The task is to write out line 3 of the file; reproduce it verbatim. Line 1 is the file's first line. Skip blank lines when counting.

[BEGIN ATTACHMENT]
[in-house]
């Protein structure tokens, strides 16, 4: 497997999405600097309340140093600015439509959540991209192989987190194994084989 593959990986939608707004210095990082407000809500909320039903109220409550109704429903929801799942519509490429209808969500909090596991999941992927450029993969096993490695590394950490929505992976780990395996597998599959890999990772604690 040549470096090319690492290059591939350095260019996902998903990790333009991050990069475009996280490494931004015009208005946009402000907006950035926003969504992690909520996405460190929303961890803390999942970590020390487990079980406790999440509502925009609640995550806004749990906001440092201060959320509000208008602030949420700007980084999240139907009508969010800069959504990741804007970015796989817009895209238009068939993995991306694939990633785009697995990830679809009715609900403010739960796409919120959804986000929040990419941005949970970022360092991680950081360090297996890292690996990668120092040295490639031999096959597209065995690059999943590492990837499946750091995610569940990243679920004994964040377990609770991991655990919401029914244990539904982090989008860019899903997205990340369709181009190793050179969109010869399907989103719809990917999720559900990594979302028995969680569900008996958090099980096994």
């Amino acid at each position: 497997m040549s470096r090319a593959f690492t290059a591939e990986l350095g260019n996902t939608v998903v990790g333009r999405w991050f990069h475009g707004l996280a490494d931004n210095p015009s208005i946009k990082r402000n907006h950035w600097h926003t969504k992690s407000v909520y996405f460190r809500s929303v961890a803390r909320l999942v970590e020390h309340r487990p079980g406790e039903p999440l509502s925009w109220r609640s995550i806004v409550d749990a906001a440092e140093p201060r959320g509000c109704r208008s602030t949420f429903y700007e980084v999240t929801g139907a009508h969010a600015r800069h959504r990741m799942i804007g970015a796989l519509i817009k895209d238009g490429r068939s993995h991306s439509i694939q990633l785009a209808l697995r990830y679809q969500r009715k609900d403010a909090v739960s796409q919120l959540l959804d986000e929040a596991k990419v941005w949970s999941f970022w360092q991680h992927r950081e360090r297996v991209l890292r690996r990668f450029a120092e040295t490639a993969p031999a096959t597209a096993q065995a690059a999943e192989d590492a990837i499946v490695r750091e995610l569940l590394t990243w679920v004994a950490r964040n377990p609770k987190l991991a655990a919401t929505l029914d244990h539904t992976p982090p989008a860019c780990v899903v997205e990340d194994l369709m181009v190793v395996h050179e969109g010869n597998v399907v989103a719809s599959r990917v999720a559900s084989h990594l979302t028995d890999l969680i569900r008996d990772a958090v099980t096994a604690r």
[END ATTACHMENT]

């Amino acid at each position: 497997m040549s470096r090319a593959f690492t290059a591939e990986l350095g260019n996902t939608v998903v990790g333009r999405w991050f990069h475009g707004l996280a490494d931004n210095p015009s208005i946009k990082r402000n907006h950035w600097h926003t969504k992690s407000v909520y996405f460190r809500s929303v961890a803390r909320l999942v970590e020390h309340r487990p079980g406790e039903p999440l509502s925009w109220r609640s995550i806004v409550d749990a906001a440092e140093p201060r959320g509000c109704r208008s602030t949420f429903y700007e980084v999240t929801g139907a009508h969010a600015r800069h959504r990741m799942i804007g970015a796989l519509i817009k895209d238009g490429r068939s993995h991306s439509i694939q990633l785009a209808l697995r990830y679809q969500r009715k609900d403010a909090v739960s796409q919120l959540l959804d986000e929040a596991k990419v941005w949970s999941f970022w360092q991680h992927r950081e360090r297996v991209l890292r690996r990668f450029a120092e040295t490639a993969p031999a096959t597209a096993q065995a690059a999943e192989d590492a990837i499946v490695r750091e995610l569940l590394t990243w679920v004994a950490r964040n377990p609770k987190l991991a655990a919401t929505l029914d244990h539904t992976p982090p989008a860019c780990v899903v997205e990340d194994l369709m181009v190793v395996h050179e969109g010869n597998v399907v989103a719809s599959r990917v999720a559900s084989h990594l979302t028995d890999l969680i569900r008996d990772a958090v099980t096994a604690r």